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 Post subject: Re: Most difficult time consuming auto repair you've done?
PostPosted: Sep Mon 20, 2021 5:53 pm 
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Joined: Jan Thu 01, 1970 1:00 am
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Location: Detroit, Michigan
I've had jobs that took longer, but worst was replacing the heater core on my '92 Dodge Shadow. Had to have the AC discharged, disconnect that, remove the dash, to get at the box that contained both the heater core and the AC evaporator. Replace heater core, put everything back together, have AC recharged. Had to have my brother over to help get the dash back in place. Ridiculous design, apparently designed for ease of manufacturing assembly. Took me about two weeks end to end. Totally miserable experience.

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 Post subject: Re: Most difficult time consuming auto repair you've done?
PostPosted: Sep Mon 20, 2021 6:51 pm 
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Reminds me of the ol “jack the engine off its mounts to replace spark plugs” design

If the designers were required to work on the vehicles they designed, I’m guessing things would be more serviceable

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 Post subject: Re: Most difficult time consuming auto repair you've done?
PostPosted: Sep Mon 20, 2021 7:05 pm 
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Location: New Castle, IN
Barry H Bennett wrote:
Reminds me of the ol “jack the engine off its mounts to replace spark plugs” design

If the designers were required to work on the vehicles they designed, I’m guessing things would be more serviceable


It wasn't spark plugs, but I had to do that to my mom's old mid-90's Buick to replace the water pump. It wouldn't have been bad if I were still in high school and had access to the auto shop. At it was, I was in my uncle's driveway instead...


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 Post subject: Re: Most difficult time consuming auto repair you've done?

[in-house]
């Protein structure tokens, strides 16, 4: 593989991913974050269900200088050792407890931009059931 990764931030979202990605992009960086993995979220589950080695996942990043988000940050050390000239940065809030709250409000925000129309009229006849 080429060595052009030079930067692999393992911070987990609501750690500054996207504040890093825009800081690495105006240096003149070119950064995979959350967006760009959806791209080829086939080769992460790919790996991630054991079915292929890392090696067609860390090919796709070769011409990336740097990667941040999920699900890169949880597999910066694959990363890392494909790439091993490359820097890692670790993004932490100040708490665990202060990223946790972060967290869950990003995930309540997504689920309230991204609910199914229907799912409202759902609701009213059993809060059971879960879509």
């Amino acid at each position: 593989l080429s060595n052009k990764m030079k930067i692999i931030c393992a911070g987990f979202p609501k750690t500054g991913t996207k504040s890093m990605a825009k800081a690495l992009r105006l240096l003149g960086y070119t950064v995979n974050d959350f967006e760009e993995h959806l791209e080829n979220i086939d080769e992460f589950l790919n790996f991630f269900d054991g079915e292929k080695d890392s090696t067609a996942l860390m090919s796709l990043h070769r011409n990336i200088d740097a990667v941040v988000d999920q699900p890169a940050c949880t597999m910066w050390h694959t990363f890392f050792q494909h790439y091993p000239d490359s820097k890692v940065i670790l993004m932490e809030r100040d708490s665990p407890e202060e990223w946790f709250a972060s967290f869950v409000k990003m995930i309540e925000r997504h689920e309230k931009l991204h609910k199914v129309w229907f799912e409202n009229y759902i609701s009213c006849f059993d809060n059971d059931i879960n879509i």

PostPosted: Sep Mon 20, 2021 7:36 pm 
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westcoastjohn wrote:
Right, you had your basic set of wrenches with you but a little folding chair would have been handy. And some paper towels. Lucky they didn't hassle you for blocking the fire lane. Nice ride you got there.

That day in Wolf Point, Montana, we sat there in the park and had lunch, gas dripping into a pan, while I read the Haynes VW Repair manual one more time, couldn't believe it. That engine with the goofy fuel pump was a 1700 cc I think only used for a year or so, but as luck would have it, it was our transportation home.
We were down but not out, so on a full stomach, I had the inspiration. Went back to the Ford, Chev or Dodge parts store and bought a little electric fuel pump. About an hour later, with wire and plumbing strap from the junk box, we were back on the road and had a fairly trouble free trip home.

Sold the van a couple of months later with that little electric pump still wired to the ignition coil, so long and good luck with it. :D


Thank You... Figured since I was working around gasoline, car should be in FIRE lane. :wink: Luckily it was sunday aft 5, store closed, maybe a half dozen cars rode through the parking lot. I'd packed a emergency parts box & was going to take a carb(useable one on shelf), seller said it was new.

For carbed vehicles a electric fuel pumps can be a life saver, good to have one handy.

Fairlane at cruise in, VA Beach, time to head home. Couple days later we went to Hertford NC for lunch(home of Jim "Catfish" Hunter), turned up 46K mi on way home. I have paperwork for car back to original window sticker & bill of sale. Before owner in OH bought it, had lived it's life in GA.

BTW heater cores on most vehicles with AC is a horrid job, the heater/AC plenum, is installed before any other interior components.